Digital curriculum in NZ schools: ‘How much longer do our children have to wait?’

Ian McCrae, Frances Valintine and Ian Taylor urge Education Minister Hekia Parata to overhaul the curriculum now, and not spend another year on reviews.

By Divina Paredes
July 11, 2016

"Every month we deliberate, every year we spend on reviews, results in another group of children missing out."

Orion Health CEO Ian McCrae, The Mind Lab chair Frances Valintine and Animation Research CEO Ian Taylor have sent an urgent message to Education Minister Hekia Parata to fast track the inclusion of digital technology to the school curriculum.

In an open letter, the three reacted to the announcement last week by Parata that digital technology will be included in the NZ curriculum, but the Government will consult with various groups, design new curriculum content, and develop objectives for the programme, until the end of next year.

They said there were already many excellent recommendations from the 12-month review in 2015 by the Ministry of Education, industry, educationalists and others such as the Institute of IT Professionals.

Adoption of these recommendations has mostly been ignored, they said.

The three believe the announcement by Parata constitutes "modest changes" that did not address the fundamental problems of the education system.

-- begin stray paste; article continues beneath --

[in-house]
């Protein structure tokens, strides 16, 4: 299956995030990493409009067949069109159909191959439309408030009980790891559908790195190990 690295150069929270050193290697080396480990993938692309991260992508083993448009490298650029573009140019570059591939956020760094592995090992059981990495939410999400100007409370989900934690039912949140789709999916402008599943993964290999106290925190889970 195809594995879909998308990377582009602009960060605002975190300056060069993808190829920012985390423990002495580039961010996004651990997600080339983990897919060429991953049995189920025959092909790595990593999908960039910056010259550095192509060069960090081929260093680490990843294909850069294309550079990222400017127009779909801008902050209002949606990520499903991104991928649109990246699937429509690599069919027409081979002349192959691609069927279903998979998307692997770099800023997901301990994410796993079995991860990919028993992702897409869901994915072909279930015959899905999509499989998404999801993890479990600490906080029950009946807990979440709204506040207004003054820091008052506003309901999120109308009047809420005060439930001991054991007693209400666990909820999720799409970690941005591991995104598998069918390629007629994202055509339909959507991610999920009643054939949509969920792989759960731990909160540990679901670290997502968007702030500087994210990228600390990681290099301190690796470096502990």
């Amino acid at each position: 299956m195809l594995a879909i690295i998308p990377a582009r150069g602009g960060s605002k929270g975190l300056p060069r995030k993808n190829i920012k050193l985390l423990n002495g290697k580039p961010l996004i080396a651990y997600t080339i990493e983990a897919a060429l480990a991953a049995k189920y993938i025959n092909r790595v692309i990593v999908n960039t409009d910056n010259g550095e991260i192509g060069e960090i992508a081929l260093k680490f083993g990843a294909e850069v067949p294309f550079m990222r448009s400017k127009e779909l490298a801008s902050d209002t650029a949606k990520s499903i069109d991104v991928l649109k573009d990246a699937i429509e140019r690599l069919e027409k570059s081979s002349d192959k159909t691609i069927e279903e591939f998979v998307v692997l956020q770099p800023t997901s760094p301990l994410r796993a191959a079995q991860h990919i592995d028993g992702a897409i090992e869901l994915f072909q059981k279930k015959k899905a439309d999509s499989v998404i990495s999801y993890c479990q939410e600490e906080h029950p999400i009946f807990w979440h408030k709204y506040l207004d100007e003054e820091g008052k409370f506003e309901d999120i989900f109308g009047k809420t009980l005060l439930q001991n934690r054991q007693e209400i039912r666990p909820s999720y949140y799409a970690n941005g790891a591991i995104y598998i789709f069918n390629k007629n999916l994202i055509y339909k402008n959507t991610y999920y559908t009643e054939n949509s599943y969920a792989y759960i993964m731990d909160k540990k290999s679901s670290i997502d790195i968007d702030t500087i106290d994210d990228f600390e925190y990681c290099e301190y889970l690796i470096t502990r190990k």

"Unless your Ministry takes a bolder stance, our children will continue to be educationally disadvantaged and under-skilled for high paying tech jobs," they said.

"In addition, tech sector growth will continue to be hindered and we will become increasingly reliant on immigration for technical staff."

As has been highlighted on many occasions, the root cause of the problem is that Digital Technology is taught as a nonacademic vocational subject alongside woodwork, metalwork, cookery and sewing, they stated.

"This situation has to change if we are to attract academic and skilled students into an industry that is already a significant driver of our country's economic growth.

"In today's world, technical and digital literacy is of equal importance to English literacy and it is essential that progress be made in the way we educate and prepare our children. It has taken six years to get to this point, including a 12-month review and a further seven months of deliberations.

"The first essential change is that Digital Technology has to be separated from these vocational subjects and become a standalone subject of significance, on a par with maths and science.

"Our secondary school students should be presented with an academic option developing their ability to understand computer logic, code and design."

The three said they are writing not only as members of the tech community but also as parents.

"We ask that you treat this matter with urgency. It is too important for our children, our industry and the future success of our nation."

Source: CIO New Zealand